The rapid proliferation of natural gas development has led to a variety of environmental concerns, such as air and water pollution, increased geological activity, and greenhouse gas emissions. A new paper from John Bistline, a doctoral candidate in Management Science and Engineering at Stanford University, investigates how “uncertainties in future natural gas prices, upstream methane emissions, the global-warming potential of methane, and the stringency of federal climate policy will influence optimal (GHG) abatement efforts” and the “future deployment of energy technologies.”

Generating capacity decisions are made along long and largely uncertain planning horizons, and plants often come online into very different regulatory and economic circumstances than those in which they were planned. This paper, Electric Sector Capacity Planning under Uncertainty: Shale Gas and Climate Policy in the US, explores the impact of several possible climate policy and regulatory options on the US energy sector and the deployment of energy technology through 2050.

Increasingly stringent environmental requirements, alongside a fleet of aging generators and the recently abrupt changes in fossil fuel economics, make it important for utilities and power system planners to “develop strategies that hedge against a variety of possible futures and that explicitly consider both the expected costs and robustness of proposed plans.” Bistline’s paper presents a model that weighs stringency of climate policy, natural gas price path, coal price path, the global-warming potential of methane, and upstream emissions from shale gas, and finds that the influence of shale gas on electric sector investments depends strongly on the stringency of the federal climate policy in addition to natural gas prices. It also suggests that utilities and shale gas developers would be willing to pay up to $36.3 billion for the development and deployment of control technologies that limit fugitive methane emissions from shale gas development, but if “policy makers fail to provide suitable incentives for firms to internalize climate-related externalities, utilities may overinvest in gas-related infrastructure and underinvest in low-carbon technologies relative to their socially optimal levels.”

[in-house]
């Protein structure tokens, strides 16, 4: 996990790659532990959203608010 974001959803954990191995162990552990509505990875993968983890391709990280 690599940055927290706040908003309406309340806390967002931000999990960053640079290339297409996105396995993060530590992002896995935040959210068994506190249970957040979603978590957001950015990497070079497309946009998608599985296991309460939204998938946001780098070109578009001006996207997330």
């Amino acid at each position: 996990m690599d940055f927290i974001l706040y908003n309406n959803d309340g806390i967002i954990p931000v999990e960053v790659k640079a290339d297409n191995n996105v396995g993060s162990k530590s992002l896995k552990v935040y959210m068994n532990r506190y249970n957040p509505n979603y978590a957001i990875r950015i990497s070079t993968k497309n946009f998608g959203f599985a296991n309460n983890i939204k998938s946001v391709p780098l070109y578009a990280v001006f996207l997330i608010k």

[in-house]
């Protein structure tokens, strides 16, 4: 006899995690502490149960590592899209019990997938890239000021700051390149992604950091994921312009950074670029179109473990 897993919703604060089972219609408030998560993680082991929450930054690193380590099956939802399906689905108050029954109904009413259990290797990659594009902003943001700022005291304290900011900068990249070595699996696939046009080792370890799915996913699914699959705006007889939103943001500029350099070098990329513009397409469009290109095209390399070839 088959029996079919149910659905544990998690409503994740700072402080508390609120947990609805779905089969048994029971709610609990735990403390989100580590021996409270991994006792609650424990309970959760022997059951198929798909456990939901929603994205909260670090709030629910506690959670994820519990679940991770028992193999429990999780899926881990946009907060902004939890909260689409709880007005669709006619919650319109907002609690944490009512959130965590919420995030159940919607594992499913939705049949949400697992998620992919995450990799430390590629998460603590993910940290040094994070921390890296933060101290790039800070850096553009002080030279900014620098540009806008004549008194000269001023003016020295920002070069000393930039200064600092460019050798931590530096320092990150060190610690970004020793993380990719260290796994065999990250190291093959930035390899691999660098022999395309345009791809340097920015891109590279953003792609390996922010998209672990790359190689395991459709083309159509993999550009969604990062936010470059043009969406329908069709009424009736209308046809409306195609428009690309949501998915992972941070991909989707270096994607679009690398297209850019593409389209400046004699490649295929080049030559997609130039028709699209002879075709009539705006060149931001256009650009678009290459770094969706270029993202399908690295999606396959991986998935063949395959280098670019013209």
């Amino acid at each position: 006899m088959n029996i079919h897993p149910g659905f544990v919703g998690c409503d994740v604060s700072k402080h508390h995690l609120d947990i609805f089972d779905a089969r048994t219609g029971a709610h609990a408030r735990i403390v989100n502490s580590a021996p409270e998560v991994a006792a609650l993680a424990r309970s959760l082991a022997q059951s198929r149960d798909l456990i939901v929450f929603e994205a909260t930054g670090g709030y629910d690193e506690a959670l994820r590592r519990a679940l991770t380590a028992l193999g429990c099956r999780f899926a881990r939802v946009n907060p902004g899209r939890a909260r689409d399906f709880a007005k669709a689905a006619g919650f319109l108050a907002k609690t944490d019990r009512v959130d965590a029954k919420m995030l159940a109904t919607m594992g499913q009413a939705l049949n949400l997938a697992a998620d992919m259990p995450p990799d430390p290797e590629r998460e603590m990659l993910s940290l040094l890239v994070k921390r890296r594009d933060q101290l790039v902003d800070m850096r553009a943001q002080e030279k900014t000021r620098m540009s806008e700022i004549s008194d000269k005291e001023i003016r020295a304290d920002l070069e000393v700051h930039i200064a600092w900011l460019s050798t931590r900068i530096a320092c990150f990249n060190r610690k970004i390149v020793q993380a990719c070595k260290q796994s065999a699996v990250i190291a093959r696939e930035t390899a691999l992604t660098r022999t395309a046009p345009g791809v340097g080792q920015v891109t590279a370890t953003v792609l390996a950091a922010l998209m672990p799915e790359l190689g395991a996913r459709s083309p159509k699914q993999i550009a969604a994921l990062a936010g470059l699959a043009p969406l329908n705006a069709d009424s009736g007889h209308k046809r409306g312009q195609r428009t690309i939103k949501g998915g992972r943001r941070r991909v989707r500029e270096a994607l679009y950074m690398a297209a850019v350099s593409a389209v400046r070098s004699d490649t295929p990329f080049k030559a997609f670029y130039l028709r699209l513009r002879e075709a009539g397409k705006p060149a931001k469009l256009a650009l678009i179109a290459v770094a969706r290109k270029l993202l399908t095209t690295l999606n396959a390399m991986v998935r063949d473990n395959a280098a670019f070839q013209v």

Bistline’s model points out a course of action: limiting upstream methane emissions from shale gas gives the electric power sector the flexibility of waiting to observe the resolution of other uncertainties, such as the stringency of climate policy, before building new capacity. “That upfront investment could help to avoid large, irreversible expenditures on stranded assets” the author says, “Limiting these fugitive methane emissions allows less frequently used natural gas units to be utilized instead of building new power plants to keep up with demand growth while simultaneously reducing GHG emissions.”

Is the power sector taking into account possible climate change legislation in their current planning? How could natural gas developers be incentivized to address methane leakage? Is uncertainty about climate change policy as big a factor in planning as Bistline suggests?